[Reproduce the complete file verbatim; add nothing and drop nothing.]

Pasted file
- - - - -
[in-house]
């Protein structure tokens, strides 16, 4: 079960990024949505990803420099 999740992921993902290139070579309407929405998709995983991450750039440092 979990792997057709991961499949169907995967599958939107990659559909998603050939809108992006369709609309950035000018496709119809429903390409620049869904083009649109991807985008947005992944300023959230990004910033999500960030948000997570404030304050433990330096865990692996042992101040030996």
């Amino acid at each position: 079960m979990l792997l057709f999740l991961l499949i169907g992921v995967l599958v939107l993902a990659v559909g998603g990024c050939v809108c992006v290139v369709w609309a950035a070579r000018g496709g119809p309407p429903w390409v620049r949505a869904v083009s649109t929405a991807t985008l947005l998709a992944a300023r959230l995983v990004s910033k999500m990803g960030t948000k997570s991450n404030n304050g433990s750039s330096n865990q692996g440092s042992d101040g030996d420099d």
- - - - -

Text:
[in-house]
């Protein structure tokens, strides 16, 4: 079960990024949505990803420099 999740992921993902290139070579309407929405998709995983991450750039440092 979990792997057709991961499949169907995967599958939107990659559909998603050939809108992006369709609309950035000018496709119809429903390409620049869904083009649109991807985008947005992944300023959230990004910033999500960030948000997570404030304050433990330096865990692996042992101040030996």
């Amino acid at each position: 079960m979990l792997l057709f999740l991961l499949i169907g992921v995967l599958v939107l993902a990659v559909g998603g990024c050939v809108c992006v290139v369709w609309a950035a070579r000018g496709g119809p309407p429903w390409v620049r949505a869904v083009s649109t929405a991807t985008l947005l998709a992944a300023r959230l995983v990004s910033k999500m990803g960030t948000k997570s991450n404030n304050g433990s750039s330096n865990q692996g440092s042992d101040g030996d420099d």